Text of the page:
To Help A Box Turtle
By Doug Pifer
I’m worried. I have yet to see a box turtle this year. Box turtles are fist-sized land turtles so named because the underside of their plastron (the flat, bottom half of the shell that rests on the ground) is hinged like the lid on a box, so it can close tightly to protect the head and forelegs.
Box turtles hibernate during cold weather in the safety of burrows under piles of leaves and brush, remaining dormant until spring, when they travel to mate and lay eggs. Box turtles spend warm summer days asleep in the shade. In the cool hours of the morning and evening, or when it rains, they wander around looking for worms, berries, snails, and carrion.
I worry because all their travels expose turtles to people.
People and turtles have an uneasy relationship: we love and destroy them. Native Americans in the Northeast revered turtles, but also ate them and used their shells for ceremonial rattles and talismans. Historians believe natives removed turtles from widespread areas to a point where they never recovered. Europeans built roads and broke up the forests, making the countryside much more attractive to the box turtle’s natural enemies, those egg-eating skunks and raccoons. Today, vehicles on highways kill far more turtles than the Indians ever did.
Even when we love turtles, we hurt them. For example, two people found box turtles along a highway. A thoughtful woman saw a box turtle whose shell had been broken, took it to a wildlife center, and drove on to where she was going—never thinking to tell them where she found the turtle. A kind man brought a highway-stranded turtle home, thinking it might make a cute family pet. Box turtles like to be fed but don’t like captivity. Feeling sorry for the turtle, his family released it in their backyard.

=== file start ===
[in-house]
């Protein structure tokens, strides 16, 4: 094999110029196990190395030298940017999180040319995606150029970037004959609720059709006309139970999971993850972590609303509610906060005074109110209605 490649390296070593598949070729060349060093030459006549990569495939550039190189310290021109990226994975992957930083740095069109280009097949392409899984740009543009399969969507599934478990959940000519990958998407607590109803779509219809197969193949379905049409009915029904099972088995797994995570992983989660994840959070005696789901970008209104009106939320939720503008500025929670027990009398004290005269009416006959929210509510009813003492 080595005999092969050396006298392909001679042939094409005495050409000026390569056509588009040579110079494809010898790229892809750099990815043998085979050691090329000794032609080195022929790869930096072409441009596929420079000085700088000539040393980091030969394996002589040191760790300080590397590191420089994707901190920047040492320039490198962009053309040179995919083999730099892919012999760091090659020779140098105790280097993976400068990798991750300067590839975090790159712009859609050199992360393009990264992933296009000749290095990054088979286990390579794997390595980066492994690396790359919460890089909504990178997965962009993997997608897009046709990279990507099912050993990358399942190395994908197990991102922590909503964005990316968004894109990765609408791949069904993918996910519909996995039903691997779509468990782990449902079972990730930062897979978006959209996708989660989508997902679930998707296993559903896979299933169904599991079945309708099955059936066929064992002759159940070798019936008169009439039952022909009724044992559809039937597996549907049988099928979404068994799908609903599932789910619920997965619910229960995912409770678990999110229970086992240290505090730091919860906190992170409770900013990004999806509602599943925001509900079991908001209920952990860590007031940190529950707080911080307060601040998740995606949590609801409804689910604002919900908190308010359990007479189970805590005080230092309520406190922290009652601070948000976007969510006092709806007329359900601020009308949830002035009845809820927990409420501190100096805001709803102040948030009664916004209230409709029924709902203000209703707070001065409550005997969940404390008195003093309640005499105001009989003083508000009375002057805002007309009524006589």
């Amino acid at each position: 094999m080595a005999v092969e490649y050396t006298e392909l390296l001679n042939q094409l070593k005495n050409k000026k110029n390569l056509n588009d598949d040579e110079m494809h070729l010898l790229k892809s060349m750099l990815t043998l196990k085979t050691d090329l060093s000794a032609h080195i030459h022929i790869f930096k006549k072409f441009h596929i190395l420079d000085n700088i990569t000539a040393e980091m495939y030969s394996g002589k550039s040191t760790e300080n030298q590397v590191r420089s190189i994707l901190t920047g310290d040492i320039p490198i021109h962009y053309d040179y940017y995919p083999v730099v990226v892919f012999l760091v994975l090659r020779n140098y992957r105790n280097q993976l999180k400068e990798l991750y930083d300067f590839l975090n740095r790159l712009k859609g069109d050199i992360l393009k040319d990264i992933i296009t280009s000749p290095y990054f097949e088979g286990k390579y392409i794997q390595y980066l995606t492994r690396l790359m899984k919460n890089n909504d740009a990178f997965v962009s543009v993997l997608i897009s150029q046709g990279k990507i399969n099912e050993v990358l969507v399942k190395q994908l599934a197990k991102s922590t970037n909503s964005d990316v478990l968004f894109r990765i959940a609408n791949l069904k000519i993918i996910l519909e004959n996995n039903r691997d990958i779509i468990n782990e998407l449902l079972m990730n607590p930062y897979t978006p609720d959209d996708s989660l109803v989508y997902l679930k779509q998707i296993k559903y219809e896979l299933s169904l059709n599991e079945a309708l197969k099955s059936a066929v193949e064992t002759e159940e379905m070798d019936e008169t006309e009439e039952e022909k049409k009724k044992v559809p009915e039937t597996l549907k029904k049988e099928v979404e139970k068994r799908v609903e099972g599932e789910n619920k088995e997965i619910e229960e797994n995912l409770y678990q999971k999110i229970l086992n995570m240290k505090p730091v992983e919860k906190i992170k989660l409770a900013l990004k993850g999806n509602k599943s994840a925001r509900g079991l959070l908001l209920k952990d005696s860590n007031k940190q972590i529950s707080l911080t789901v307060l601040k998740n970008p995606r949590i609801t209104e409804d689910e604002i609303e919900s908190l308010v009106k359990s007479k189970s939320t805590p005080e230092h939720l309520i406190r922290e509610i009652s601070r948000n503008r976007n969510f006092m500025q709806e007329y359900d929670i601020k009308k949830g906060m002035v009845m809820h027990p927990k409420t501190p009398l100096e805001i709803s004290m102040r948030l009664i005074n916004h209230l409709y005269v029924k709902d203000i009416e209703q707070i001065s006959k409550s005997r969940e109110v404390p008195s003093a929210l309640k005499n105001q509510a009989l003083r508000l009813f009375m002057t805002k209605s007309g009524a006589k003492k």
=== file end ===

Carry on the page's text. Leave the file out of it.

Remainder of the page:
But didn’t both stories end up all right? Not for the turtles.
Wildlife rehabilitators can mend broken turtles. But they must know where to release them, otherwise the turtles have to languish in a permanent home for “rescued” box turtles. Box turtles are homebodies who prefer to stay in a home range of less than two acres. If they don’t find their way home they keep going, not necessarily in a homeward direction. Eventually they cross a busy highway where their journey will end.
To really help this beautiful turtle when you see one crossing a highway, safely pull your vehicle to the side of the road and walk back to the turtle—be sure to obey all traffic rules. Pick the turtle up behind the front legs, and carry it to the side of the road where it seemed to be headed, holding it well away from you (the worst most box turtles will do is to release a stream of urine). Set the turtle down well away from the highway, then walk away.
If the turtle appears injured, contact the nearest wildlife rehab center. Blue Ridge Wildife Center, Tilthammer Mill Road, in Millwood, serves Clarke and surrounding counties (540-837-9000, www.blueridgewildlife.org). Be sure to leave directions to where you found the turtle, so they can release it nearby after it recovers!